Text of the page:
Good afternoon (or evening) to you, crypto fans. Every Thursday we just like to give you a little update as to what’s to come for this weekend’s Weekly Roundup, and what has transpired thus far during the week. And we got to tell you, its actually been quite a bit. Drama, drama, drama in every corner. From the price of BTC reaching yet another high, to an Ethereum (mal)coder accidentally “locking away” over $150 million in ETH, to the Bitcoin Core team’s decision to postpone the implementation of a community voted-upon measure to increase the bitcoin block size from 1 MB to 2 MB.
In any case, we hope your week hasn’t been as stressful, and that you remember there’s far more to life than money — imaginary money at that! (And it is imaginary. Anything you can’t see or hold in your hands is a product of your imagination. Anything that requires both electricity and the internet to be “real,” cannot be defined as existing in a physical reality.). It doesn’t mean imaginary items don’t have value. Heck, World of Warcraft (WoW) Gold is now worth more than the Venezuelan bolivar, and you can’t tell me that WoW isn’t based purely on the user’s imagination.
A Quick Run-Down of Some Interesting Stories We’ve Seen This Week
- Even though SegWit still remains live and has been shortening transaction sizes in the bitcoin network since mid-August, the plan to double the BTC block site has been postponed by the Bitcoin Core team indefinitely, with the committee naming an inordinate amount of controversy among the community as their main rationale.
- Bitcoin Gold (BTG) plan to go ahead and release their hard fork next week, despite the Bitcoin Core (BTC) team’s decision not to hard fork BTC for a block size increase.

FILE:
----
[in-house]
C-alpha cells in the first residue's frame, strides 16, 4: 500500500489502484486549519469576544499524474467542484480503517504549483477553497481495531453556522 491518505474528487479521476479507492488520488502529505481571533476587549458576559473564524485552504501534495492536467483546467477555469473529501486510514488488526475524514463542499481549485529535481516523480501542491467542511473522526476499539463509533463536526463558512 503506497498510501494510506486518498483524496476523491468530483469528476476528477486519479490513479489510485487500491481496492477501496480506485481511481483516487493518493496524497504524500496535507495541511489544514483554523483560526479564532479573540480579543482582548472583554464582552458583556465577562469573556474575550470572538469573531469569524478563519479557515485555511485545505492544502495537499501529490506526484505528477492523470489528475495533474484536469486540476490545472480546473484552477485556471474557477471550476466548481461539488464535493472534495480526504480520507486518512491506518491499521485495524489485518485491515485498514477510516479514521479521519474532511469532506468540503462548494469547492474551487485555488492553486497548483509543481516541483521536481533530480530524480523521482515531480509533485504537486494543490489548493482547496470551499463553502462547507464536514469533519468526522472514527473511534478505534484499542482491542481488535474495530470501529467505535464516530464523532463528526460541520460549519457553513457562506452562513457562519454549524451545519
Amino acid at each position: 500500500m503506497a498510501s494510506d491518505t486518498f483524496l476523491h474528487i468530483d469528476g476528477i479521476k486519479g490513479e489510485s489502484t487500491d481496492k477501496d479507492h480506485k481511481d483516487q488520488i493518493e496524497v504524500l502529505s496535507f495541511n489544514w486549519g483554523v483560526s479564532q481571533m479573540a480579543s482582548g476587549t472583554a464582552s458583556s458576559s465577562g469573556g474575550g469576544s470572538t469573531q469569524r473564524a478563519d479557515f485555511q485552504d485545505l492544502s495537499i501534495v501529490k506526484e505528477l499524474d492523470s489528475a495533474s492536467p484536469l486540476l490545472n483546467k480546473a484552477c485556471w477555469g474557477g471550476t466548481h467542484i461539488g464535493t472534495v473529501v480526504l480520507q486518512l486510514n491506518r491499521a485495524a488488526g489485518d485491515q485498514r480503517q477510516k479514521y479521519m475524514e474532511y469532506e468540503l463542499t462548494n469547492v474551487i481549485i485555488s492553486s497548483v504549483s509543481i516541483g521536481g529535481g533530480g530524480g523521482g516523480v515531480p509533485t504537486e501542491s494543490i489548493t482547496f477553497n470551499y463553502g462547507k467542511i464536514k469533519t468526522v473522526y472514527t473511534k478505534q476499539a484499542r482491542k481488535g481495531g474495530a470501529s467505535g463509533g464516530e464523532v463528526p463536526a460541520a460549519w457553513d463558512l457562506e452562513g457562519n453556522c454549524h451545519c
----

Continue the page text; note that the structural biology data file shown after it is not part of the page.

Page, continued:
- Goldman Sachs, whose CEO Lloyd Blankfein recently came out in favor of bitcoin (unlike other monolithic Wall Street titans, predicts bitcoin to consolidate at around $8000 in price, although we would take anything they have to say with a grain of salt, seeing as how they received more bailout welfare money from the U.S. government than all of America’s poor combined over a ten year period), and have been collectively (along with JP Morgan and Bank of America) more wrong about finance than the rest of the country’s armchair analysts put together.
Our Recent Commentary on Forks and the Non-Increase of the BTC Block Size
The following was recently posted by one of our analysts and social mediologists on bitcointalk.org, which is the definitive discussion board for all things bitcoin. It attempts to explain why the second half of the “New York Agreement” was suddenly and inexplicably postponed by the Bitcoin Core development team, who have pretty much acted as the vanguards of bitcoin since 2010. The thread begins as follows:
If there is no implementation of a block size increase that was supposed to go ahead in a few days, why is BTG still hard forking on their own? I mean, the fork is backed by a Hong Kong-based ASIC mining company, I guess you needn’t look any further. But still, without the scheduled block size increase (the latter half of the “New York Agreement”), what is BTG forking against?
It’s funny to me that the philosophical underpinnings of BTG are to make bitcoin (even though its no longer bitcoin, its Bitcoin Gold) more ASIC-resistant are backed by an ASIC manufacturer.
And I also wonder if Voorhees was pressured by Garzik and his other peers into acting right instead of constantly (complaining) about transaction fees. I guess if he really believed in what he’s been tweeting recently, he woulda left the Core team. But that would be leaving behind too much power and influence for the great unknown (ala Roger Ver), and he can’t have that, now can he….
Personally I think transaction fees are a bit high — but nowhere near the >$10 cost that Voorhees claimed they are. I’m all for an increase from 1 MB to 2 MB blocks, however you have to keep in mind that the BTC blockchain is already >140 GB in size, so who actually has the space and time to run a full node? Not many. Certainly not the average citizen.
Maybe keeping blocks at 1 MB is the best move after all. Let the forks keep coming and failing. They will simply be remembered as failed altcoins that tried to cash in on the good name of bitcoin.
Its evident there’s enough space in the industry for multiple coins to be employed and there doesn’t have to “be only one.”